Fans Project

I recently got this nice new desk. It's kind of big, but I like it pretty good, and it holds all of my stuff. It also has a nice little cabinet over on the left side, pictured here next to my pretty computer:

This is the cabinet

And the cabinet is just the right size to fit my small, cute computer:

This is the computer

But, there's a problem (as usual). The little cabinet is totally un-ventilated. And while the small computer has only a 650MHz Athlon CPU in it, not a real heat powerhouse, placing the computer into a small eclosed space and letting it run for more than, say, 5 minutes resulted in quite blistering temparatures. I supposed I could have just put the small computer elsewere, but then I would be left with this basically useless portion of my desk. It doesn't have any shelves or anything in it, it's a very inconvenient shape, and it's not in a very good place. So, I decided to fix it! After a little bit of shopping, I assembled all of the tools and parts I would need to happily ventilate my computer cabinet:

A collection of tools

And then, I went and got a few more that I had forgotten:

A smaller collection of other tools

As you can see, I decided to put 2 fans into the cabinet -- one in the front, blowing air in, and another in the back, to blow hot air out. I decided to install the front fan first. Step one, drill holes for the bolts:

Some holes

And then I mounted the fan on the outside of the door, to make sure it would fit properly:

The fan, dry-mounted

Everything looked OK, so I took the fan off and drilled some ventilation holes at the location where the fan would eventually be:

A ton of holes

Resulting a nice pile of sawdust:

A ton of sawdust

Then I mounted the fan into its final position on the inside of the front door:

The fan, mounted

And this is what it looks like with the door closed:

The fan, mounted, again

And then I repeated the steps to install the back fan. First, drilling the bolt holes and ventilation holes in the back board:

A bunch more holes

Resulting in another nice pile of sawdust:

A bunch more sawdust

Now, in order to attach the fans to the wood, I used nuts and bolts. When installing the front fan, it was relatively easy for me to hold the nut with a wrench in one hand, and drive the bolt with my drill in the other hand. However, in order to install the back fan, I needed a second pair of hands to do one half of the operation:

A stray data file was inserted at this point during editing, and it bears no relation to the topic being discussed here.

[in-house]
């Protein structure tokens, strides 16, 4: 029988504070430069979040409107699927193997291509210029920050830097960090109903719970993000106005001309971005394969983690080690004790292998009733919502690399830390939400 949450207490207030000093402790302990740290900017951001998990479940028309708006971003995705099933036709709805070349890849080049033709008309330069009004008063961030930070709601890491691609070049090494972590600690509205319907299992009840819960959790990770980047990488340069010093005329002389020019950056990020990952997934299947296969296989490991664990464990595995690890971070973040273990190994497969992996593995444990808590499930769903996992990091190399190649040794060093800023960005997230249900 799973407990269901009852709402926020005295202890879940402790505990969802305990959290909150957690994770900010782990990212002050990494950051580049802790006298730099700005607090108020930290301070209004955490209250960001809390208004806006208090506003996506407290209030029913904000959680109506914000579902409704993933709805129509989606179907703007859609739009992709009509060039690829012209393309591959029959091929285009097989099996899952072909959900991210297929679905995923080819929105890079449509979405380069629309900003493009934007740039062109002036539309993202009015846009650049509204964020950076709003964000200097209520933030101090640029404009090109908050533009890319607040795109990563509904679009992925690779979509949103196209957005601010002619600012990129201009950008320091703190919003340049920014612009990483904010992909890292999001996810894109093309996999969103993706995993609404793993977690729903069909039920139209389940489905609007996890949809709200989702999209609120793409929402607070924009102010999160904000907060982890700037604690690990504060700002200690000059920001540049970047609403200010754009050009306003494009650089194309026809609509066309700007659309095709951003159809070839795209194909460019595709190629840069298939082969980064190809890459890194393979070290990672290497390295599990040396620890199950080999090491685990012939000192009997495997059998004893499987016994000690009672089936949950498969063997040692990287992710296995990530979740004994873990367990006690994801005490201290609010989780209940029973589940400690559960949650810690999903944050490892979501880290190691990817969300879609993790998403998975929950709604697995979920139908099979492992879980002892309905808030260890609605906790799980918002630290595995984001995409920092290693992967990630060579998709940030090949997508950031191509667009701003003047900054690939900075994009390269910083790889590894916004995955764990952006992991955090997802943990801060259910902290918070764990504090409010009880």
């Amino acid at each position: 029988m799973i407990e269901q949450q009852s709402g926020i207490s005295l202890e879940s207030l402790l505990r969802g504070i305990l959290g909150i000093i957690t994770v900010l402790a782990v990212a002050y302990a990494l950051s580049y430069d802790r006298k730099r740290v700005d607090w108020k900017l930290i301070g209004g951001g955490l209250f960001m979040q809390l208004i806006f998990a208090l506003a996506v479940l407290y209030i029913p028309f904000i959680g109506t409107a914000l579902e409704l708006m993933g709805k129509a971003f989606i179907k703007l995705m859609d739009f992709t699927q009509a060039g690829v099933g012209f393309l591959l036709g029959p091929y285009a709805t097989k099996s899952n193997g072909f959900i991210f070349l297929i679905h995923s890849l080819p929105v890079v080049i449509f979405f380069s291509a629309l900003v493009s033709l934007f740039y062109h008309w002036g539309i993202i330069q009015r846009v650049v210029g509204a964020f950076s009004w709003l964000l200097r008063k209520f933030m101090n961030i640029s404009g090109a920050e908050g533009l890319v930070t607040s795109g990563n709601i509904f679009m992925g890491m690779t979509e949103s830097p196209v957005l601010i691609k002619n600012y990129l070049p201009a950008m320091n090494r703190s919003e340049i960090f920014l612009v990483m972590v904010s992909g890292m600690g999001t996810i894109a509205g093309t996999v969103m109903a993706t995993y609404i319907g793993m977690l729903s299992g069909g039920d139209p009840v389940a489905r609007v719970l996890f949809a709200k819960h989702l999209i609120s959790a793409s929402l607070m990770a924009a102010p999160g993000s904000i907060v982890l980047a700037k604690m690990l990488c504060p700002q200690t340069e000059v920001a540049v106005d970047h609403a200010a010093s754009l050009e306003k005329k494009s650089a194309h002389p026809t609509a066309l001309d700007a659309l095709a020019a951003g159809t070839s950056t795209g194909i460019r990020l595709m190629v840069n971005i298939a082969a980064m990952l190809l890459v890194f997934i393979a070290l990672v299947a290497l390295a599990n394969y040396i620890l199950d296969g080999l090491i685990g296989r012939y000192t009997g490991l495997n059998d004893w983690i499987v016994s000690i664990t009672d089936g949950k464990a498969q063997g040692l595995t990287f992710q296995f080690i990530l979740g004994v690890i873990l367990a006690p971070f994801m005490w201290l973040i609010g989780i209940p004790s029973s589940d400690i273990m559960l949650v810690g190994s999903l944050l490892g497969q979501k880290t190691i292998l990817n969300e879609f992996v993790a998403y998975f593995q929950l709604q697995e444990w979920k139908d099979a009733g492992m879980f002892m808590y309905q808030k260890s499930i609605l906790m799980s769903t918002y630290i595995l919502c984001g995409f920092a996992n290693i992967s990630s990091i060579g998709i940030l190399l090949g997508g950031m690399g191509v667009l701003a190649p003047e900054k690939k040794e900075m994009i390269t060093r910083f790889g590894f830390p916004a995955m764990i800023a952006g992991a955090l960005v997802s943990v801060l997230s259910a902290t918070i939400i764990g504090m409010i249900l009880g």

Two hands

(Note the mostly-complete lego castle in the background.) With a little help, the back fan is securely mounted:

Yet another fan

Now that everything is attached, all that's left is to provide electricity to all components. I started by splicing the bare ends of the wire from the front fan to the power cord:

Wires and a bunch of tape

And then I mounted the wires to the door and the side wall of the cabinet, to make sure they won't pull loose when the door opens and closes:

Wires and a bunch of nails

As you may have noticed, the other fan already had a plug attached to it. This was the result of my experimenting with the clip-on plugs and not knowing that they don't come off once they've been put on. In any case, after finishing the wiring on the front fan, I attached the two fans to an extension cord to complete the inner-cabinet wiring:

A bunch of wires

And then I attached that wire to the power junction for the rest of my computer gear:

A plug

Which was also attached to a switch:

A switch

And that's about it; I now have 2 fans mounted inside of my computer cabinet, which can be turned on or off with a switch on my desk. Before the fans were there, running the small computer for more than 5 minutes caused unbearable heat to build up in the small space. Now, with the fans running, the cabinet reaches steady state of temperature in about a half hour, and while it's still certainly warmer than room temperature, it's in no way a problem.

And finally, while taking photos around my desk area, I thought it would be fun to take a picture of another little fan-related thing that I once did. Here's my fun and exciting 8-ball fan:

A neat fan

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